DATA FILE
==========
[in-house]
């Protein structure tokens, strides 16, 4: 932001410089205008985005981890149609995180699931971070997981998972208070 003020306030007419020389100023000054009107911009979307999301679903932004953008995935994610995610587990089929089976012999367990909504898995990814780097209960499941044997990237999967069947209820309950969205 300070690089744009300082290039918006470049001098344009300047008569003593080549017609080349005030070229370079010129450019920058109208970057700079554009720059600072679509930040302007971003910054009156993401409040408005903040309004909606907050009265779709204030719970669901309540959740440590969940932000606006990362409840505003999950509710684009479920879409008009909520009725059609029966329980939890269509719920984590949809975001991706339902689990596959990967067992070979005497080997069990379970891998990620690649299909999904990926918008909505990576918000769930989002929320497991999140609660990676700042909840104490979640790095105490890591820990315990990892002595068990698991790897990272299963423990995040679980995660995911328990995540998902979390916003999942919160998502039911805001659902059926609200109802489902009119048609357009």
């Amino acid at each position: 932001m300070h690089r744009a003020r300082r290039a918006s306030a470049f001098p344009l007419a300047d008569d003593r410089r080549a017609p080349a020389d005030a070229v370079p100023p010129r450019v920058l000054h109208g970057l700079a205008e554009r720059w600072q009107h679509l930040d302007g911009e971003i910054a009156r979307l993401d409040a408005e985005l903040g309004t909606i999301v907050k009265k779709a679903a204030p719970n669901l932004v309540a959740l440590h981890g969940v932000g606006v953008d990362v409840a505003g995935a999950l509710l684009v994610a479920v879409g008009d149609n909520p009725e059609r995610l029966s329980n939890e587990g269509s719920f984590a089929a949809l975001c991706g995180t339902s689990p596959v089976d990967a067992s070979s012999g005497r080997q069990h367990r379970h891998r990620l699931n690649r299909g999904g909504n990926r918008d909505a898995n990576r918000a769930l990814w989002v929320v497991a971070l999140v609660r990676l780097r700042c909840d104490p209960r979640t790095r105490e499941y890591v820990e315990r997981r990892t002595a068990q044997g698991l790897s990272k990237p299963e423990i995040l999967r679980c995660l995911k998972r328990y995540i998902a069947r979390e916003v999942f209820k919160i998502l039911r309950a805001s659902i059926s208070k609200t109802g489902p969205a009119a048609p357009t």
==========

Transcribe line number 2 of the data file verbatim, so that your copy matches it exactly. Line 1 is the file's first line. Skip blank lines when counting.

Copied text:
């Protein structure tokens, strides 16, 4: 932001410089205008985005981890149609995180699931971070997981998972208070 003020306030007419020389100023000054009107911009979307999301679903932004953008995935994610995610587990089929089976012999367990909504898995990814780097209960499941044997990237999967069947209820309950969205 300070690089744009300082290039918006470049001098344009300047008569003593080549017609080349005030070229370079010129450019920058109208970057700079554009720059600072679509930040302007971003910054009156993401409040408005903040309004909606907050009265779709204030719970669901309540959740440590969940932000606006990362409840505003999950509710684009479920879409008009909520009725059609029966329980939890269509719920984590949809975001991706339902689990596959990967067992070979005497080997069990379970891998990620690649299909999904990926918008909505990576918000769930989002929320497991999140609660990676700042909840104490979640790095105490890591820990315990990892002595068990698991790897990272299963423990995040679980995660995911328990995540998902979390916003999942919160998502039911805001659902059926609200109802489902009119048609357009």